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Encyclopedia > Generosity
Look up generosity in Wiktionary, the free dictionary.

Generosity is the habit of giving. Often equated with charity as a virtue, generosity is widely accepted in society as a desirable habit. Wikipedia does not have an article with this exact name. ... Wiktionary (from wiki and dictionary) is a multilingual, Web-based project to create a free content dictionary, available in over 150 languages. ... In psychology, habituation is an example of non-associative learning in which there is a progressive diminution of behavioral response probability with repetition of a stimulus. ... A gift or present is the transfer of money or goods without requiring something in return (at least not immediately); by extension it can be anything that makes the other more happy or less sad, especially as a favor, including forgiveness, and kindness (even when the other is not kind). ... Allegorical personification of Charity as a mother with three infants by Anthony van Dyck // The word charity entered the English language through the O.Fr word charite which was derived from the Latin caritas.[1] In Christian theology charity, or love (agapē), is the greatest of the three theological virtues... Personification of virtue (Greek ἀρετή) in Celsus Library in Ephesos, Turkey Virtue (Latin virtus; Greek ) is moral excellence of a person. ...


In times of natural disaster, relief efforts are frequently provided, voluntarily, by individuals or groups acting unilaterally in making gifts of time, resources, goods, money, etc. Mount Pinatubo eruption, 1991 A natural disaster is the consequence of the combination of a natural hazard (a physical event e. ...


Generosity is an altruistic trait of the philanthropist, and a guiding principle for many registered charities, foundations and non-profit organizations. For the ethical doctrine, see Altruism (ethics). ... A philanthropist is someone who engages in philanthropy; that is, someone who donates his or her time, money, or reputation to a charitable cause. ... // Legal definitions A charity is a trust, company or unincorporated association established for charitable purposes only. ... A Foundation is a type of philanthropic organization set up by either individuals or institutions as a legal entity (either as a corporation or trust) with the purpose of distributing grants to support causes in line with the goals of the foundation. ... A non-profit organization (abbreviated NPO, or non-profit or not-for-profit) is an organization whose primary objective is to support an issue or matter of private interest or public concern for non-commercial purposes, without concern for monetary profit. ...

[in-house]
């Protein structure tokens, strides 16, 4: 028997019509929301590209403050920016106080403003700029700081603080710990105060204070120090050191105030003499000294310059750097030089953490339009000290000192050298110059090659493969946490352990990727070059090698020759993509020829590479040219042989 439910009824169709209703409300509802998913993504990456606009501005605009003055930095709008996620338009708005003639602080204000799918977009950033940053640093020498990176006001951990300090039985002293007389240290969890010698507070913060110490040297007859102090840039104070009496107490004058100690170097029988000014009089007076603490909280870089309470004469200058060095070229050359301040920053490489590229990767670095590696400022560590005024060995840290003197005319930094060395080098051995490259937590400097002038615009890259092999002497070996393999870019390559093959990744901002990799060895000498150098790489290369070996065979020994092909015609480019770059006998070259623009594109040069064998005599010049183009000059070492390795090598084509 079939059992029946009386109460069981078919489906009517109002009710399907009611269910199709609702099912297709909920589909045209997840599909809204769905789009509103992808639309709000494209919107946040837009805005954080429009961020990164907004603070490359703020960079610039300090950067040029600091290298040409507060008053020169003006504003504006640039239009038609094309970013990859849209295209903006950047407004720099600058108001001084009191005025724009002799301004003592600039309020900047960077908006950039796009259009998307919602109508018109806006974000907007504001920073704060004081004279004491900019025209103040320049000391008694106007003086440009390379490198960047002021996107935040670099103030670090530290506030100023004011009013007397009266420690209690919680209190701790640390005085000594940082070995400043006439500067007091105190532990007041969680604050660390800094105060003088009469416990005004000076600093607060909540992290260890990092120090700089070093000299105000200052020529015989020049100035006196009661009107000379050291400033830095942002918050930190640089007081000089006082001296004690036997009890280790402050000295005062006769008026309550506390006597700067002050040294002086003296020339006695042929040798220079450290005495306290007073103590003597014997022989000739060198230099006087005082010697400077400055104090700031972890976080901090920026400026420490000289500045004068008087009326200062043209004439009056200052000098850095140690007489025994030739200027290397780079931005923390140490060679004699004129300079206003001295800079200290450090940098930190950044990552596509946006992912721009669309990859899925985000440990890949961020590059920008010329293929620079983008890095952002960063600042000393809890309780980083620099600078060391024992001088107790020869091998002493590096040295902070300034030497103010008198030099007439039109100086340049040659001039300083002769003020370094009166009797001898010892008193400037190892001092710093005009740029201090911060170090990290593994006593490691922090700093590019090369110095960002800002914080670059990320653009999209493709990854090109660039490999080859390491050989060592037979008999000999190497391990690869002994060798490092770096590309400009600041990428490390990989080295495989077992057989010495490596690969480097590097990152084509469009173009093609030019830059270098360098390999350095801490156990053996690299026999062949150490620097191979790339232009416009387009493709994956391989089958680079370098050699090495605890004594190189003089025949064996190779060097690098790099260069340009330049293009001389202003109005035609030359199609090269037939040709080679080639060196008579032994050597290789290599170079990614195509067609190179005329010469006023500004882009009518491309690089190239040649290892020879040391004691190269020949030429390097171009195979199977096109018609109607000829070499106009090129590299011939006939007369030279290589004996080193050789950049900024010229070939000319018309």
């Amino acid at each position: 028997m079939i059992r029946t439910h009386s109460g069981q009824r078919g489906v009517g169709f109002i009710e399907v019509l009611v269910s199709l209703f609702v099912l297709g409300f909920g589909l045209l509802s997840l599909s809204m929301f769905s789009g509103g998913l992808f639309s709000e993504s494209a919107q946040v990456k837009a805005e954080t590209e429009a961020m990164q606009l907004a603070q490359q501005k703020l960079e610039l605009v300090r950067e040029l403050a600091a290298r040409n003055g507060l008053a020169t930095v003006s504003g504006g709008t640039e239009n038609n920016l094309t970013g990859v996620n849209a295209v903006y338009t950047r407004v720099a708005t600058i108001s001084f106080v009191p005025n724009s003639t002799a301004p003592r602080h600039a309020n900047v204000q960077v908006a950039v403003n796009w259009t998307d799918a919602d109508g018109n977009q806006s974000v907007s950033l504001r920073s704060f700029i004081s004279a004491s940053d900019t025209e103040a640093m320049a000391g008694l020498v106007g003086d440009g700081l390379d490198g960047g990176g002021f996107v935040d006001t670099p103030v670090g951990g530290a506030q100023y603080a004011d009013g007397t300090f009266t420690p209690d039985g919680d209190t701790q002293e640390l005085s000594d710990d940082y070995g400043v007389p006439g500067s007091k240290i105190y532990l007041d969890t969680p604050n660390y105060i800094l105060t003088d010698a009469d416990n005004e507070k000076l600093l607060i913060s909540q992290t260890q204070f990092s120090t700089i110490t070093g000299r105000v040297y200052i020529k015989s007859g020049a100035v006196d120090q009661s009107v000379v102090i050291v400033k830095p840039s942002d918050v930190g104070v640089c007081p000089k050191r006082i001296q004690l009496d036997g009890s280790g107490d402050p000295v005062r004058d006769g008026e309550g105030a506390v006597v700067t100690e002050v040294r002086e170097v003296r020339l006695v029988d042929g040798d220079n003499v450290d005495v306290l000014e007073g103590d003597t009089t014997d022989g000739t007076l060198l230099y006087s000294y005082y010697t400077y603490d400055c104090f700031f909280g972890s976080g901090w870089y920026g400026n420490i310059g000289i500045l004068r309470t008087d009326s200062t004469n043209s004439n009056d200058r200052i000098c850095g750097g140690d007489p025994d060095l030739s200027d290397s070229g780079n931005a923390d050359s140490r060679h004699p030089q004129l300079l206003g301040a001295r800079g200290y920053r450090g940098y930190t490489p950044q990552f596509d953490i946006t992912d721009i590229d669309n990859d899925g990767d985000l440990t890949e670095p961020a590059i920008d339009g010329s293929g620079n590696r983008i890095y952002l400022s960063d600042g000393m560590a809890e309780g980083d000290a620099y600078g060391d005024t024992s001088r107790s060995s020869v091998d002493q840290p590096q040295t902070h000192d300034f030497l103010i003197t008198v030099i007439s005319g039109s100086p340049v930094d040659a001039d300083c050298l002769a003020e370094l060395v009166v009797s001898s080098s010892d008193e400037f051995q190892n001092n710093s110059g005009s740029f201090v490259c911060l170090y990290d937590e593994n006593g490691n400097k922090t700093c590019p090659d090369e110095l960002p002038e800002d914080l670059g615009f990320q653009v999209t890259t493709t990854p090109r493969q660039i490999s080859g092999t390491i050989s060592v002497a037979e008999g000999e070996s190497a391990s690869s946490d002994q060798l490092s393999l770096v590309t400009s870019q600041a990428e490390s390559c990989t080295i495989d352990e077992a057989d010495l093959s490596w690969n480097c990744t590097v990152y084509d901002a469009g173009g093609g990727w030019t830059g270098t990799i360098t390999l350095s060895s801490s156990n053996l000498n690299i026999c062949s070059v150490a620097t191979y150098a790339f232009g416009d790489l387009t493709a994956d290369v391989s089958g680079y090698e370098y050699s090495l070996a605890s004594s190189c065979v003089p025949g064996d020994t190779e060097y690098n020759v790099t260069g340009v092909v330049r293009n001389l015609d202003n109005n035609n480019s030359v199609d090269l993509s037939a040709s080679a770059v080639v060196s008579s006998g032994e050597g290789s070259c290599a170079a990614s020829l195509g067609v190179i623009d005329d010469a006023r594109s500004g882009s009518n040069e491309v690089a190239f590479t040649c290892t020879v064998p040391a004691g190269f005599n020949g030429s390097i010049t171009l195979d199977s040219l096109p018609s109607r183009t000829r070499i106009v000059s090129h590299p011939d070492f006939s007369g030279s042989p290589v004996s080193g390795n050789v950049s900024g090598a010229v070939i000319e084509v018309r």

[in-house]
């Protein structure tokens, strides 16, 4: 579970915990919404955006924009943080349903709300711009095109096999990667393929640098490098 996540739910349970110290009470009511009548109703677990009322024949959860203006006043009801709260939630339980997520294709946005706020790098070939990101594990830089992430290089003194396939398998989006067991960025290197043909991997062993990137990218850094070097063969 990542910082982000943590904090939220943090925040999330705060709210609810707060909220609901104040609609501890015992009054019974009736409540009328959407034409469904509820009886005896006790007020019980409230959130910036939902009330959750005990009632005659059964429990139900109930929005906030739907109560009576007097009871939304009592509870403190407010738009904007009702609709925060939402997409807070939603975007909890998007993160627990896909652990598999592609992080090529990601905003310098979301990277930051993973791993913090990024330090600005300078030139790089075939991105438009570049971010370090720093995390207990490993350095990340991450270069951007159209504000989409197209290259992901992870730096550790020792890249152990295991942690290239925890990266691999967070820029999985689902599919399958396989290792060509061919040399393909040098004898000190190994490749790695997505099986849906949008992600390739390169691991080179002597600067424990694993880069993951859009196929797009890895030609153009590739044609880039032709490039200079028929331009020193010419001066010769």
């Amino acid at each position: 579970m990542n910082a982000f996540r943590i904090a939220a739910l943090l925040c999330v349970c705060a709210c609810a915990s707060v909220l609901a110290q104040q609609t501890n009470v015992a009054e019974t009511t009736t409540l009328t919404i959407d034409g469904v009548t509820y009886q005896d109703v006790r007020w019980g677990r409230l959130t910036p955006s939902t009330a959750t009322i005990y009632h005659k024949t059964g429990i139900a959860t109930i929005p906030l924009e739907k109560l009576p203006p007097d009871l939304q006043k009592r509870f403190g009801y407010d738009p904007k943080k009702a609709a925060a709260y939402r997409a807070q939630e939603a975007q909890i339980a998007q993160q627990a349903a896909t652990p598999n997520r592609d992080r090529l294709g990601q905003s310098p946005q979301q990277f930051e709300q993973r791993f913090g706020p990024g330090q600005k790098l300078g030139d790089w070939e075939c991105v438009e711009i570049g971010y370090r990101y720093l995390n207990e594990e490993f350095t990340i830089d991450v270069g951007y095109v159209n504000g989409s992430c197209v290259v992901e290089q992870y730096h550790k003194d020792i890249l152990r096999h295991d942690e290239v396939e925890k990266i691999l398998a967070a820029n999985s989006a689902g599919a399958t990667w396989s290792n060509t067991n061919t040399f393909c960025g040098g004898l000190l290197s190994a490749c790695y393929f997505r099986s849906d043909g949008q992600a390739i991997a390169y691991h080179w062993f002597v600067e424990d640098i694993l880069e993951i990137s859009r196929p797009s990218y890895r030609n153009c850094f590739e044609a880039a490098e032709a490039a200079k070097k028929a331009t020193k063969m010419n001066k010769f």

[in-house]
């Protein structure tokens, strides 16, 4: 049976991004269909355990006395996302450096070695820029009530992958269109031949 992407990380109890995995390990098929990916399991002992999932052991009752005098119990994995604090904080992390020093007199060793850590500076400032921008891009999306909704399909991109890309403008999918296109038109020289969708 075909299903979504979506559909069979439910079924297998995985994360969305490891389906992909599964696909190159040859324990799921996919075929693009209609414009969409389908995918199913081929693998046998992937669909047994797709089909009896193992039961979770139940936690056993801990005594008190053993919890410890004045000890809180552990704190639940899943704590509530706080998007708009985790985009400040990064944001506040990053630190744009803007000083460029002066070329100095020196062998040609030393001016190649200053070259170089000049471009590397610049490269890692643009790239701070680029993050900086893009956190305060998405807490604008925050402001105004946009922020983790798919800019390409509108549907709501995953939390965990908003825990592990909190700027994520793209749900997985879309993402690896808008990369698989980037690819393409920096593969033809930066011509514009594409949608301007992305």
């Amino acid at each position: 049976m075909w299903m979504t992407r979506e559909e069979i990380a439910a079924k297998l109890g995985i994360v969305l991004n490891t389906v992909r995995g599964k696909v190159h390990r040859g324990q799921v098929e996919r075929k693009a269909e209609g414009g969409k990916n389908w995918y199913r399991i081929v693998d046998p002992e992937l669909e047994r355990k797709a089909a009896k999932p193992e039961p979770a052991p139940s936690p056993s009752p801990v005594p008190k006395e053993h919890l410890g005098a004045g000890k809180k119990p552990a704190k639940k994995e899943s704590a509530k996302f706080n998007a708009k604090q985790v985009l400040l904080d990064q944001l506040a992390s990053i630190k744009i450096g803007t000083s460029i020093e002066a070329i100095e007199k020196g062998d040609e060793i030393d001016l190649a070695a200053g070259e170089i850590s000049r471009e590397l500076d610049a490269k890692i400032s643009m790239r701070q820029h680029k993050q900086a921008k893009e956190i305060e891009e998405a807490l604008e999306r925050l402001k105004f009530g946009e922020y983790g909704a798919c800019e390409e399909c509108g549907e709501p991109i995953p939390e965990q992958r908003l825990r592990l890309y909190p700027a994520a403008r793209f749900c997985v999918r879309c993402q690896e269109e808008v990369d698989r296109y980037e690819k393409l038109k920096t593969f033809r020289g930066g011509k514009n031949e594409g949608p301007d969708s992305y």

Generosity can also be spending time, money, or labour, for others, without being rewarded in return.


Although the term generosity often goes hand-in-hand with charity, many people in the public's eye want recognition for their good deeds. Donations are needed to support organizations and committees, however, generosity should not be limited to times of great need such as natural disasters and extreme situations.


Generosity is not solely based on one's economic status, but instead, includes the individual's pure intentions of looking out for society's common good and giving from the heart.Generosity should reflect the individual's passion to help others.


A common example of true generosity are many non-profit organizations. These organizations, whether small or large, provide free tools, supplies, and endure hours of work to improve conditions and give to less fortunate people.


See also

For the ethical doctrine, see Altruism (ethics). ... Philanthropy is the act of donating money, goods, time, or effort to support a charitable cause, usually over an extended period of time and in regard to a defined objective. ... Selfishness is, at base, the concept and/or practice of concern with ones own interests in some sort of priority to the interests of others; it is often used to refer to a self-interest that comes in a particular form, or above a certain level. ...

External references

  • On Generosity

  Results from FactBites:
 
Hypatia--Generosity: Between Love and Desire (9316 words)
However, to the extent that she does point to a generosity of flesh, this indicates an ontology that departs from Sartre's individualism and from a Hegelian ideal of unity and moves beyond the anti-body logic of both.
While her generosity toward Sartre seems to have no bounds, suggesting as she does that everything she says is already in his work, her generosity toward Merleau-Ponty is of the less desperate kind.
As generosity maintains alterity and ambiguity in the possibilities it opens, it is not based on an ideal of mutual exchange between equals.
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